This morning, Friday 12th April, the Headmaster Mr Lumb led Morning Prayer in the Concourse where he spoke about Holy Week and the hope that Easter time brings for all of us.
Our Tenebrae service on Sunday evening gave each of us some time to remember and reflect upon Jesus’ Passion and Death. I found it a very sombre and moving liturgy.
Holy Week begins this weekend with Palm Sunday recalling Jesus’ entry into Jerusalem. It continues with the days of preparation on Monday, Tuesday and Wednesday which was traditionally called ‘Spy Wednesday’, the day on which Judas agreed to betray Jesus. And then Holy Thursday recalls the events in the gospel concerning the Last Supper, when Jesus offered his body and blood to those at table, and also his washing of the disciples’ feet at that meal. The love he showed, he told them was a “new commandment.” The Latin word mandatum -meaning an order or instruction – led to this day being called Maunday Thursday.
Good Friday is the day on which Jesus died on the cross. Church services take place with a focus on the reading of the Passion from the Gospel and the veneration of the cross. The origins of the word ‘good’ are unknown, but it could be a reminder, on this day of mourning, that Jesus’ death was in fact a saving event.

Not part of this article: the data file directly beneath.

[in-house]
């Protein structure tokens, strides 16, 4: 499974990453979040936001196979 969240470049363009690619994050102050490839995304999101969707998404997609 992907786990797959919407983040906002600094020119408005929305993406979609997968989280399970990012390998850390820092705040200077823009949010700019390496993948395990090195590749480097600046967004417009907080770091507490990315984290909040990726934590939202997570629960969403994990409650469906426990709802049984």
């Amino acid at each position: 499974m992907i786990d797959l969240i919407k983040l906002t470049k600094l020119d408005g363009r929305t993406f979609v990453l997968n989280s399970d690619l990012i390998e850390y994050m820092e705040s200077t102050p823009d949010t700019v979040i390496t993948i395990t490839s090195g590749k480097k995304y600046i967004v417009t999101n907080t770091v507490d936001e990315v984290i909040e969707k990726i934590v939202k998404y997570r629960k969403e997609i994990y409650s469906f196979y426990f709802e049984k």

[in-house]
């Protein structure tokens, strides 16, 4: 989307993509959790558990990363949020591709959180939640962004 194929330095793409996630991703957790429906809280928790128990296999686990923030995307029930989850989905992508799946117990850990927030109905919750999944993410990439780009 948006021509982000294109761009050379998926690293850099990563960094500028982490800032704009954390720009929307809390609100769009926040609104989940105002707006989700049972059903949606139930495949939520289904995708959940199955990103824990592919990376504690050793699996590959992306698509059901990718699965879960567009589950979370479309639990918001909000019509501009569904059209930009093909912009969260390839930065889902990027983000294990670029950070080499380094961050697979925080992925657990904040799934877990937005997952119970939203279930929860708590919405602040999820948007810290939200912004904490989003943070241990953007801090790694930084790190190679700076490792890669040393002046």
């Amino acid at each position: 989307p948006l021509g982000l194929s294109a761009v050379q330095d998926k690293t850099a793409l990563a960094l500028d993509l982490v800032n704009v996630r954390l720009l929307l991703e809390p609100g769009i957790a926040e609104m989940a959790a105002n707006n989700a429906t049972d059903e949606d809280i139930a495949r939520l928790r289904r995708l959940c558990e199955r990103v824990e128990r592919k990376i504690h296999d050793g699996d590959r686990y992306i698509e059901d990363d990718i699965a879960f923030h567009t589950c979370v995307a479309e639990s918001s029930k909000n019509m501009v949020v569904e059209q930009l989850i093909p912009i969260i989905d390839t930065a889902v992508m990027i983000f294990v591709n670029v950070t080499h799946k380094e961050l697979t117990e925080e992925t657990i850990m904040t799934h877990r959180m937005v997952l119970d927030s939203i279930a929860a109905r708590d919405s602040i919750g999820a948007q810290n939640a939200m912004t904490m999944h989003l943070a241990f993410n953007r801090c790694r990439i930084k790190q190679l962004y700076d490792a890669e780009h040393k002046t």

Easter is so much more than a welcome spring holiday. It has its own special meaning and importance. It offers us real hope. It reveals the immensity of God’s love, as he died for us on the cross, and the future he has planned for each one of us in rising from the dead. Easter gives us an idea of what our life is for. Through Easter we see how the love of God shines through darkness and discouragement and death.
We now have a sure hope that there is a meaning and purpose in all that happens to us. Deep down inside there is a sense of hope which burns within each one of us. It is genuine hope based on personal experience of God’s continual care for us: God has walked at my side through thick and thin, he has been with me in all the ups and downs and I trust that he will continue to do the same in the future.
Let us pray this morning:
Father, in sympathising with Christ on the cross, we are sympathising with suffering people everywhere.
We are joining our prayers to the prayers of the hungry and the thirsty, the hurt and the lonely, the sick and the dying, the outcasts and the refugees. We are uniting ourselves with all who are oppressed, all the known innocents who are condemned to death, all who are betrayed by their friends.
We are sharing in the pain of all who are adjudged fools by the people they have served all their lives, all who are nailed to the cross of others’ sins and stupidities, all who feel in their hearts that you, God, have abandoned them.
We believe that Jesus Christ, your Son, is also the Son of Man. We believe that in Him all mankind has suffered, been humiliated and died. But we are confident too that by his bruises all of us are healed. This is why, Father, we take our place at the foot of his cross, knowing that Good Friday really is good because of him who loved us and gave himself for us. Amen.